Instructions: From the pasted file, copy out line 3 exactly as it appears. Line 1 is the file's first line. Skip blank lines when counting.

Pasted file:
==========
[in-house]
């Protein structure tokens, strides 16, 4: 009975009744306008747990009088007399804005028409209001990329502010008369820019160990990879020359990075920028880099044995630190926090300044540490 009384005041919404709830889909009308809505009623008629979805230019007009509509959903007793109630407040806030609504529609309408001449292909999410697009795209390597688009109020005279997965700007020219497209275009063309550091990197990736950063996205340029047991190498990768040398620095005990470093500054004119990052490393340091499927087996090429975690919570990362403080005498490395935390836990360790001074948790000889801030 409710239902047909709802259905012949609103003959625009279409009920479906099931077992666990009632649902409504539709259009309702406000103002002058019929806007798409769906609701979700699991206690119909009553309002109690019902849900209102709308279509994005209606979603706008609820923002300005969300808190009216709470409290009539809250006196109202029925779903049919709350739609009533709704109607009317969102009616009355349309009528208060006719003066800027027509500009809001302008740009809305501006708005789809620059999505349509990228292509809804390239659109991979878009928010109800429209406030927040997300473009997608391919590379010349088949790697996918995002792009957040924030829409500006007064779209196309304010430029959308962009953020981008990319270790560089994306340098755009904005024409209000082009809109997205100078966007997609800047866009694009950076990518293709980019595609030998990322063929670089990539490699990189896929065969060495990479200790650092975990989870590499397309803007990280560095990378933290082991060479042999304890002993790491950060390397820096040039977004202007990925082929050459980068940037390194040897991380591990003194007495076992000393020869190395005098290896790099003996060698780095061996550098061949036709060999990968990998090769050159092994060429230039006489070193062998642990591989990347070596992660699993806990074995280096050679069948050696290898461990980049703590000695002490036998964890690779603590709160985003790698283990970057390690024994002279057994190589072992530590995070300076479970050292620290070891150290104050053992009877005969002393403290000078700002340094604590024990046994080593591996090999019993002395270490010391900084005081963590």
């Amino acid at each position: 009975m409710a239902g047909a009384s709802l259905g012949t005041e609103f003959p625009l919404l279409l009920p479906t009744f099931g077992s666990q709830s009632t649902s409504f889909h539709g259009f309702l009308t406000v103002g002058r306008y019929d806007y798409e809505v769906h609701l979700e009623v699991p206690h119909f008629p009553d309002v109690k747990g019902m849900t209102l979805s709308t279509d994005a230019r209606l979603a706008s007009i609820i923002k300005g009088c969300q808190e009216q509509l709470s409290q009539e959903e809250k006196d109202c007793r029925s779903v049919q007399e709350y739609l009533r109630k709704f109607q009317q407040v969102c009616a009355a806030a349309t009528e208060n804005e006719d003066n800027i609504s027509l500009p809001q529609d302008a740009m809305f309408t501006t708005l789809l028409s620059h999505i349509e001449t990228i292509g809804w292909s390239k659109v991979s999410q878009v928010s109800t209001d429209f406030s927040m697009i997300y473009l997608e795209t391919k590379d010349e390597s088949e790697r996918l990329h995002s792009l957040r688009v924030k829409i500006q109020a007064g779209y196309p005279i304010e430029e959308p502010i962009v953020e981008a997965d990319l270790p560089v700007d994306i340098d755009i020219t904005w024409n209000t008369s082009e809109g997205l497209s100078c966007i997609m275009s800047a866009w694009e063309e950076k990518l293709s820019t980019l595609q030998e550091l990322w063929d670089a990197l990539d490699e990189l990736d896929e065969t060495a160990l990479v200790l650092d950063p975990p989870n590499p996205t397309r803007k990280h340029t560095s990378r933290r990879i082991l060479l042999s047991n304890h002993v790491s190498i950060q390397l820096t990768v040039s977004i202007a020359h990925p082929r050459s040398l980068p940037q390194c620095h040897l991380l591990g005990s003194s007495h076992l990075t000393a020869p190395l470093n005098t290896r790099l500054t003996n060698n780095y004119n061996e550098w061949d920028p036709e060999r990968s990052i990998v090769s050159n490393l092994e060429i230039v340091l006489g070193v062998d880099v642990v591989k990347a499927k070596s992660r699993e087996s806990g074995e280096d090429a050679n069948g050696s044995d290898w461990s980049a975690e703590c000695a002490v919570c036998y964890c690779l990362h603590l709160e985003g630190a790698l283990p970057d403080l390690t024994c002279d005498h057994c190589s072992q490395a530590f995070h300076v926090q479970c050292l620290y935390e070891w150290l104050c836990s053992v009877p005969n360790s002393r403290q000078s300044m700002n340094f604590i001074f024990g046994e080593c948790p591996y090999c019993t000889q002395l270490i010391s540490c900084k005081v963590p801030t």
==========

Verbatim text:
């Amino acid at each position: 009975m409710a239902g047909a009384s709802l259905g012949t005041e609103f003959p625009l919404l279409l009920p479906t009744f099931g077992s666990q709830s009632t649902s409504f889909h539709g259009f309702l009308t406000v103002g002058r306008y019929d806007y798409e809505v769906h609701l979700e009623v699991p206690h119909f008629p009553d309002v109690k747990g019902m849900t209102l979805s709308t279509d994005a230019r209606l979603a706008s007009i609820i923002k300005g009088c969300q808190e009216q509509l709470s409290q009539e959903e809250k006196d109202c007793r029925s779903v049919q007399e709350y739609l009533r109630k709704f109607q009317q407040v969102c009616a009355a806030a349309t009528e208060n804005e006719d003066n800027i609504s027509l500009p809001q529609d302008a740009m809305f309408t501006t708005l789809l028409s620059h999505i349509e001449t990228i292509g809804w292909s390239k659109v991979s999410q878009v928010s109800t209001d429209f406030s927040m697009i997300y473009l997608e795209t391919k590379d010349e390597s088949e790697r996918l990329h995002s792009l957040r688009v924030k829409i500006q109020a007064g779209y196309p005279i304010e430029e959308p502010i962009v953020e981008a997965d990319l270790p560089v700007d994306i340098d755009i020219t904005w024409n209000t008369s082009e809109g997205l497209s100078c966007i997609m275009s800047a866009w694009e063309e950076k990518l293709s820019t980019l595609q030998e550091l990322w063929d670089a990197l990539d490699e990189l990736d896929e065969t060495a160990l990479v200790l650092d950063p975990p989870n590499p996205t397309r803007k990280h340029t560095s990378r933290r990879i082991l060479l042999s047991n304890h002993v790491s190498i950060q390397l820096t990768v040039s977004i202007a020359h990925p082929r050459s040398l980068p940037q390194c620095h040897l991380l591990g005990s003194s007495h076992l990075t000393a020869p190395l470093n005098t290896r790099l500054t003996n060698n780095y004119n061996e550098w061949d920028p036709e060999r990968s990052i990998v090769s050159n490393l092994e060429i230039v340091l006489g070193v062998d880099v642990v591989k990347a499927k070596s992660r699993e087996s806990g074995e280096d090429a050679n069948g050696s044995d290898w461990s980049a975690e703590c000695a002490v919570c036998y964890c690779l990362h603590l709160e985003g630190a790698l283990p970057d403080l390690t024994c002279d005498h057994c190589s072992q490395a530590f995070h300076v926090q479970c050292l620290y935390e070891w150290l104050c836990s053992v009877p005969n360790s002393r403290q000078s300044m700002n340094f604590i001074f024990g046994e080593c948790p591996y090999c019993t000889q002395l270490i010391s540490c900084k005081v963590p801030t």